All across the compound, there were countless ways of bidding, from gambling to religion, education to gang life, sex, art, and prison jobs (the average prisoner only made about 10 to 50 cents per hour). Sports were a popular way to bid. . . .
Weightlifting seemed to be the most popular form of bidding. All day long you heard grunts and clashing iron coming from a covered corner of the yard, what we called the weight pile. It was a chaotic scene of unchecked alpha where you saw some pretty strange things, such as when one guy got so aroused while bench-pressing that he prematurely ejaculated in his sweatpants. He acted surprised when it happened, moaning in ecstatic bewilderment before slamming down the weight bar and running away in humiliation. . . .
Sometimes, perhaps inevitably, certain bids overlapped, propped up by their own sub-economies. Some guys bid off of gambling on the games — basketball, softball, soccer — while others sold food to the crowd. Cooking homemade (in other words, cell-made) food was probably the most common form of bidding. To do this, the cell chefs would often rely on overpriced commissary items, which they would use to concoct elaborate rice bowls, burritos, even pizzas, using just a microwave and simple ingredients like packaged meats, ramen noodles, and seasoning salt. . . .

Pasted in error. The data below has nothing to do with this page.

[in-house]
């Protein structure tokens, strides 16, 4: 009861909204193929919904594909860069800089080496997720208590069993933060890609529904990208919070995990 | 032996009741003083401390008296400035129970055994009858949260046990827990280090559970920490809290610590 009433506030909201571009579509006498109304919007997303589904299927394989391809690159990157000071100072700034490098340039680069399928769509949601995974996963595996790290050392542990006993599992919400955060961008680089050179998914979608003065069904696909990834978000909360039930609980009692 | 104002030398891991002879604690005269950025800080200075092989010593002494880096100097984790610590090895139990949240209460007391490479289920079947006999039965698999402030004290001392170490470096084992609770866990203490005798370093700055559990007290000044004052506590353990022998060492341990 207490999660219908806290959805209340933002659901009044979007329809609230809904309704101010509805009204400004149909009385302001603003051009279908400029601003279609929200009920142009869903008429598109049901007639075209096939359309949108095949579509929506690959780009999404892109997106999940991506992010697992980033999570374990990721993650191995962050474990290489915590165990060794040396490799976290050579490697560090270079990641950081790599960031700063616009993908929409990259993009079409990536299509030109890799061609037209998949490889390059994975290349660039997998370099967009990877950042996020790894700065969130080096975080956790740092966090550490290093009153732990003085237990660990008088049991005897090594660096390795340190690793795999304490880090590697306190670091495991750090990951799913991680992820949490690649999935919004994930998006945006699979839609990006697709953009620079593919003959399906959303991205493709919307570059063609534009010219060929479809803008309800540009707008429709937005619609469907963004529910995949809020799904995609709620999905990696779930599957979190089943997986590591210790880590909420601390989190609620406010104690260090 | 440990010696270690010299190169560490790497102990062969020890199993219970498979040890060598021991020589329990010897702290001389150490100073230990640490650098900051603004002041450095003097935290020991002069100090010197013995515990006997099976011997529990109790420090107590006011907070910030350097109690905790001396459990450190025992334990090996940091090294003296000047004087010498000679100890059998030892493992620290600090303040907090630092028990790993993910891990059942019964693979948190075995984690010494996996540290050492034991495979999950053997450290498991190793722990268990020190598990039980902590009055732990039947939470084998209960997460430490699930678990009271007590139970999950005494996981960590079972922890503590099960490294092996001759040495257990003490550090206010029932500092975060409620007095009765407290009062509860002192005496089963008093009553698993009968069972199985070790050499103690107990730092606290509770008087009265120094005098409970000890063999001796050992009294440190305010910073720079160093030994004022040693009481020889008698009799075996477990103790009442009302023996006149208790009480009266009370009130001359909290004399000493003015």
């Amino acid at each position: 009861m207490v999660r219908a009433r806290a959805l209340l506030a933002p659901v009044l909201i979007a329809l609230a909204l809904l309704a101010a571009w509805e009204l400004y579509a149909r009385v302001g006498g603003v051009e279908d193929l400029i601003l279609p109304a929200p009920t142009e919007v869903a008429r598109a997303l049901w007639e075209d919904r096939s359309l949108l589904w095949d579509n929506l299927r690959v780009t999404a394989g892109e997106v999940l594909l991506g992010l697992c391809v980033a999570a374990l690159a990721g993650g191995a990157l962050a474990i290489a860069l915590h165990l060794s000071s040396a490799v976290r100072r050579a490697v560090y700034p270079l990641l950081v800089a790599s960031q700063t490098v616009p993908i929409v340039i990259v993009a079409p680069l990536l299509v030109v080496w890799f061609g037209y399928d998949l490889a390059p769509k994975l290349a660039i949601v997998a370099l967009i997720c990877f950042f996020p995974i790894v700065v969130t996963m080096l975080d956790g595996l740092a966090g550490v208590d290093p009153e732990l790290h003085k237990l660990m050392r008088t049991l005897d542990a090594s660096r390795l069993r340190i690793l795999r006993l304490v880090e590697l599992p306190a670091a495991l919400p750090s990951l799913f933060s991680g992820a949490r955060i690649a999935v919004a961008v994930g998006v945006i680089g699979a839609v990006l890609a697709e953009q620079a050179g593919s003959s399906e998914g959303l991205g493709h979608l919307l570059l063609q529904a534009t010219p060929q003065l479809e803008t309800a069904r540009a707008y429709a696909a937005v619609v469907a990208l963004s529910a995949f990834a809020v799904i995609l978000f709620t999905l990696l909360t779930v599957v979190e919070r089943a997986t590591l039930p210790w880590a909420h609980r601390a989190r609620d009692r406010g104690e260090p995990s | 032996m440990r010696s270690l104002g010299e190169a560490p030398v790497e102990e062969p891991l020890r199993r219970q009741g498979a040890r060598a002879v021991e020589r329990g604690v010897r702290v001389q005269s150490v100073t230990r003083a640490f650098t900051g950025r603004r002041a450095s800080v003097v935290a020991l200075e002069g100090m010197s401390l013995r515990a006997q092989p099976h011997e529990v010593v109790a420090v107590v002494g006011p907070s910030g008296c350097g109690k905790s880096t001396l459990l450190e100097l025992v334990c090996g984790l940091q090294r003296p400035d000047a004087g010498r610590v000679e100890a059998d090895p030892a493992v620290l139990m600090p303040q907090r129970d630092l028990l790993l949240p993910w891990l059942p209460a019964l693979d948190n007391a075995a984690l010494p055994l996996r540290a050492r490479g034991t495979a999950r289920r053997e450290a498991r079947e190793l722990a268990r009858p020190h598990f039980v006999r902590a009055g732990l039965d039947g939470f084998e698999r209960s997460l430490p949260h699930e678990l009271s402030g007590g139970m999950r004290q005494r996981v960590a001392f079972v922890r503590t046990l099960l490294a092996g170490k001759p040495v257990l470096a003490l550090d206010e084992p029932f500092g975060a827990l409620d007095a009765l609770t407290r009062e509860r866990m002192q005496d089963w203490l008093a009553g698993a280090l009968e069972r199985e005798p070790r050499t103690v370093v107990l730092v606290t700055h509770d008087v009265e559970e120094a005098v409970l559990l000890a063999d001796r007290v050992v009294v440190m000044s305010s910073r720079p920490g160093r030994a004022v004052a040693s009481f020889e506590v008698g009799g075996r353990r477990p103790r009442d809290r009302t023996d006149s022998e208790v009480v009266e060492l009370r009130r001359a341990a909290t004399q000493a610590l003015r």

My own bidding was heavily influenced by being incarcerated with Warren and Spencer. The three of us had been close friends since our early teens, when we started playing club soccer together in Kentucky. From the start, we all just clicked. Even at a young age, Spencer was already a gifted artist, and Warren a well-read thinker with political aspirations. Over the years, we encouraged each other to reject our Southern conservative upbringings for a more subversive approach to life, which may have had something to do with why we all ended up in federal prison together.
That last line is an instant classic. Read the whole thing.
And wtf does he mean by “reputable”? Because just objectively, Jones is not as “reputable” as Maddow. In fact, Vance’s entire point in this tweet is that Jones is better than his reputation.
I’m not just griping reflexively: The First Step Act could have gone a bit further. Trump’s response to the Iranian retaliation—in which he callously dismissed injuries to American soldiers—was bad. The Huawei sanctions—like the attempts to separate TikTok from Byte Dance—could have been more organized.